Kalmyk Tea Day Date in the current year: May 18, 2024

Kalmyk Tea Day Kalmyk Tea Day is celebrated annually on the third Saturday of May in Kalmykia, a constituent republic of the Russian Federation. It was established in 2011 by the People’s Khural (parliament) of the Republic of Kalmykia to preserve and revive Kalmyk folk traditions. The holiday was first celebrated on May 19, 2012.

The Kalmyks are a Mongolian people that live mainly in Russia, directly north of the North Caucasus, whose ancestors migrated to the region from Dzungaria in Northwest China. Upon the arrival, they established the Kalmyk Khanate. Today the Kalmyks are the majority ethnic group in Kalmykia, a republic in the Russian Federation. Interestingly, Kalmykia is the only region in Europe where Buddhism is the predominant religion.

Since the Kalmyks are a Mongolian people, their cuisine has much in common with Mongolian cuisine. For example, traditional Kalmyk tea (jomba) is practically the same as Mongolian tea (suutei tsai). Both drinks are prepared with tea leaves, water, milk, spices, and butter.

Kalmyk tea has a centuries-long history. Since the Kalmyks are a nomadic people, milk has always been an important part of their diet. They combine it with tea to make a beverage with a distinctive flavor that is drunk during meals and throughout the day; Kalmyk tea is so nutritious that it can even substitute for a full meal.

Today, Kalmyk tea is usually made with green or black tea leaves, but back in the day, the tea that the Kalmyks used to make jomba usually came from a tea brick made from low-quality tea leaves and stems that were compressed into a block for easy storage. When needed, some of the tea would be chipped off to make jomba.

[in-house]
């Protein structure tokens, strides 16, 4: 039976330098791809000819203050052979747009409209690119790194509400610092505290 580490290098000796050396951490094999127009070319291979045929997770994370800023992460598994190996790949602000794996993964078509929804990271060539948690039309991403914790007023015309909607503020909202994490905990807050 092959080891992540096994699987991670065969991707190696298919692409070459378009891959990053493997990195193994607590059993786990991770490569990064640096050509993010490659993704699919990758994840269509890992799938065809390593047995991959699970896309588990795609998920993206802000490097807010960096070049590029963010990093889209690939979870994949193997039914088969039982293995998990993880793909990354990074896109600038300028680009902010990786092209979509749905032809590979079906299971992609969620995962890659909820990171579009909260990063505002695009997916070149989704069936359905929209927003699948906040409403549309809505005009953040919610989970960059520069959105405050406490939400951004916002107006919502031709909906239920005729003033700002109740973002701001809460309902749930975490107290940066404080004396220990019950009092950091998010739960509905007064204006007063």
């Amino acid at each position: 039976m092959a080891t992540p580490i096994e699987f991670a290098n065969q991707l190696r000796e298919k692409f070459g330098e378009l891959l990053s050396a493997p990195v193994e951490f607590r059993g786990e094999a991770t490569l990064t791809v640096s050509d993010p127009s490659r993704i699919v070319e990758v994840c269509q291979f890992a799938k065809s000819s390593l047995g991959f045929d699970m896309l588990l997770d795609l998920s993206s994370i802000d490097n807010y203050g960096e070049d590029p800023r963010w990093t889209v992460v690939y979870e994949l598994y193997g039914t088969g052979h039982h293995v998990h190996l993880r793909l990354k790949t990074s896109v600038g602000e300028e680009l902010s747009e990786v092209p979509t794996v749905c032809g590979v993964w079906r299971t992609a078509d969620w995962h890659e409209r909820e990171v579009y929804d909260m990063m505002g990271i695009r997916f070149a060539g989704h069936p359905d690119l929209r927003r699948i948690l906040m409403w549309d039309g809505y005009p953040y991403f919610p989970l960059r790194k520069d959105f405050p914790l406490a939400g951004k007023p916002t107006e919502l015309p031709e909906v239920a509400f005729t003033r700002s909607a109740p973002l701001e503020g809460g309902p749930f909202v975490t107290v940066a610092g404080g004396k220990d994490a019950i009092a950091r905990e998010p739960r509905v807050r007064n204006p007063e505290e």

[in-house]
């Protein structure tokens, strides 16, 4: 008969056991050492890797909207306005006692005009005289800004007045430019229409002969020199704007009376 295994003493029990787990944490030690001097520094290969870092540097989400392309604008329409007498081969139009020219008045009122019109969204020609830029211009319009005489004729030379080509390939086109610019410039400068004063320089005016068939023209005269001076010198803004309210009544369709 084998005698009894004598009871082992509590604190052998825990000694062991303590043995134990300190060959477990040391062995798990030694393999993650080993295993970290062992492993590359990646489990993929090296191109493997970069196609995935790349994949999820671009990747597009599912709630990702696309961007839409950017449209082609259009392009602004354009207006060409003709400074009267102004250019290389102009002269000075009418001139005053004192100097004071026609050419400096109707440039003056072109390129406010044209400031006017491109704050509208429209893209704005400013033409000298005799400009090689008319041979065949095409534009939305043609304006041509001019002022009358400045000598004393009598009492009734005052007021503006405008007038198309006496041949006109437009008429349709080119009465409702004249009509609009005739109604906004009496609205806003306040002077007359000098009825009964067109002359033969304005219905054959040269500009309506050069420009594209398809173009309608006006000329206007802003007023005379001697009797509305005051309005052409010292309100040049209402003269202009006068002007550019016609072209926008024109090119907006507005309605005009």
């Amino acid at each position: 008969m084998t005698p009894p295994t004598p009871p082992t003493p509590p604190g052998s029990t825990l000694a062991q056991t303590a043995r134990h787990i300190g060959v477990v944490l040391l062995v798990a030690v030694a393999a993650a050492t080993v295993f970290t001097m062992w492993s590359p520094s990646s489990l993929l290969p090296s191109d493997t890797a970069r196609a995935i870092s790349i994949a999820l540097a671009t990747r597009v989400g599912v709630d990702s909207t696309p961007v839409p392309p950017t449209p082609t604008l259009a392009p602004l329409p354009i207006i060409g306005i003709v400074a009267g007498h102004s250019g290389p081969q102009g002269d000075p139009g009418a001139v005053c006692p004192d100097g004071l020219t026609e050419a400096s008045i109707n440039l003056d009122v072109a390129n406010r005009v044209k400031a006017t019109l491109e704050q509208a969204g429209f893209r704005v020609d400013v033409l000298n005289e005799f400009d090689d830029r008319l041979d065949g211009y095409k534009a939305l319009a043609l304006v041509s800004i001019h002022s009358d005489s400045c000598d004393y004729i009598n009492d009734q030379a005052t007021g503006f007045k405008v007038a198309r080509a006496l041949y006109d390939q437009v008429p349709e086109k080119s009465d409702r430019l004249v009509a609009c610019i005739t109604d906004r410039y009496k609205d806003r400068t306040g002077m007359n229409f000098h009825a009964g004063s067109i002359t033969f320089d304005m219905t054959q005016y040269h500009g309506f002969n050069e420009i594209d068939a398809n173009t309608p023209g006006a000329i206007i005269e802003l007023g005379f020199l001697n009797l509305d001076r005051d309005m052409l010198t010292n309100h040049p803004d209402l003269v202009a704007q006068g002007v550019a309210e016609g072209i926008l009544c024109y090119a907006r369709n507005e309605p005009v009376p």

Kalmyk tea also calls for an equal amount of whole milk and water, salt, spices (typically nutmeg, bay leaf and peppercorn), and butter. Because of the salt and butter in the drink, foreigners usually have a hard time appreciating the flavor of jomba. It does take some time to get used to, but a lot of people have grown to like Kalmyk tea.

The drink isn’t that difficult to make. If you want to try, start with placing 50 g green tea into a saucepan. If you’re using compressed tea that the original recipe calls for, crush it before proceeding to the next step. Pour 500 ml water over the tea, bring it to a boil, reduce the heat, and let simmer for ten minutes.

Add some milk, bring to a boil, then add a little more milk. Repeat this step until you add 500 ml milk into the saucepan. Then add 1 tsp salt, 2 bay leaves, 8 peppercorns, and ½ tsp nutmeg. Let the tea boil for 5–7 minutes, turn off the heat, and let the tea brew under a closed lid for 10 minutes. The traditional way of cooking Kalmyk tea includes scooping it up with a ladle while it is boiling and pouring it back into the saucepan from a low height, but you can omit this step.

Strain the tea, pour it into large bowls, and add 2 tsp butter into each bowl. Jomba is usually served with brined cheese and boortsogs (fried dough foods resembling doughnuts without holes) that you are supposed to dip in tea.

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Kalmyk Tea Day, cultural observances, holidays in Kalmykia, holidays in Russia, Kalmyk tea, jomba